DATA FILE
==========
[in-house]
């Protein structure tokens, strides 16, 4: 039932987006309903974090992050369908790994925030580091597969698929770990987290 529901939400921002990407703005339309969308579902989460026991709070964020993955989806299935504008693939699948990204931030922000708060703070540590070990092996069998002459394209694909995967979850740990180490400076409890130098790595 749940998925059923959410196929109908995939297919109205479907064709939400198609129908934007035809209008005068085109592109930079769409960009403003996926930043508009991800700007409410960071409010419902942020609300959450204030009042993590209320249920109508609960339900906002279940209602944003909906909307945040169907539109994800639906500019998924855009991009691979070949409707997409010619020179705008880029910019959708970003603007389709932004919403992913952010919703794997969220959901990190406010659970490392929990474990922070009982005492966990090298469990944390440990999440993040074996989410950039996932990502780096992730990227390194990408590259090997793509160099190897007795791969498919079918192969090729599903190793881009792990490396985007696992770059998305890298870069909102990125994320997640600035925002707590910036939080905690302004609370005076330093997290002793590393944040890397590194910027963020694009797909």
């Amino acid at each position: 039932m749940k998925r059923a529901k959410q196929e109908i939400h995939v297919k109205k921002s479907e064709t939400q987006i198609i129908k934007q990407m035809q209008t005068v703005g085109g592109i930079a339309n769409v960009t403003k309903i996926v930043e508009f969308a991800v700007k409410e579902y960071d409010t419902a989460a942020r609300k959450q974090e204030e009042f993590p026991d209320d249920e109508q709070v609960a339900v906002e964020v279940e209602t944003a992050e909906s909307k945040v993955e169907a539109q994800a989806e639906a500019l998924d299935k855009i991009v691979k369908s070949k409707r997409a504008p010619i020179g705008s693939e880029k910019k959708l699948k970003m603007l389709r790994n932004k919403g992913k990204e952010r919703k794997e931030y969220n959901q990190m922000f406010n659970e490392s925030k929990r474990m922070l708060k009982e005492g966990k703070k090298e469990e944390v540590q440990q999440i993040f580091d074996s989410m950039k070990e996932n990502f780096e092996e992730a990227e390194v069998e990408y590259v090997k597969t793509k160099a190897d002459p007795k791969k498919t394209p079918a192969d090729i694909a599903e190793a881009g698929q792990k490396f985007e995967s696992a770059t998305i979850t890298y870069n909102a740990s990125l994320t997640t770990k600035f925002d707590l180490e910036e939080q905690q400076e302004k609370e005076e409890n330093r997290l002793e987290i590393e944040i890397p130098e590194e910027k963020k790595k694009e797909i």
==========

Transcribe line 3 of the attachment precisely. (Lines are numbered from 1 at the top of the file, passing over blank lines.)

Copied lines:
């Amino acid at each position: 039932m749940k998925r059923a529901k959410q196929e109908i939400h995939v297919k109205k921002s479907e064709t939400q987006i198609i129908k934007q990407m035809q209008t005068v703005g085109g592109i930079a339309n769409v960009t403003k309903i996926v930043e508009f969308a991800v700007k409410e579902y960071d409010t419902a989460a942020r609300k959450q974090e204030e009042f993590p026991d209320d249920e109508q709070v609960a339900v906002e964020v279940e209602t944003a992050e909906s909307k945040v993955e169907a539109q994800a989806e639906a500019l998924d299935k855009i991009v691979k369908s070949k409707r997409a504008p010619i020179g705008s693939e880029k910019k959708l699948k970003m603007l389709r790994n932004k919403g992913k990204e952010r919703k794997e931030y969220n959901q990190m922000f406010n659970e490392s925030k929990r474990m922070l708060k009982e005492g966990k703070k090298e469990e944390v540590q440990q999440i993040f580091d074996s989410m950039k070990e996932n990502f780096e092996e992730a990227e390194v069998e990408y590259v090997k597969t793509k160099a190897d002459p007795k791969k498919t394209p079918a192969d090729i694909a599903e190793a881009g698929q792990k490396f985007e995967s696992a770059t998305i979850t890298y870069n909102a740990s990125l994320t997640t770990k600035f925002d707590l180490e910036e939080q905690q400076e302004k609370e005076e409890n330093r997290l002793e987290i590393e944040i890397p130098e590194e910027k963020k790595k694009e797909i």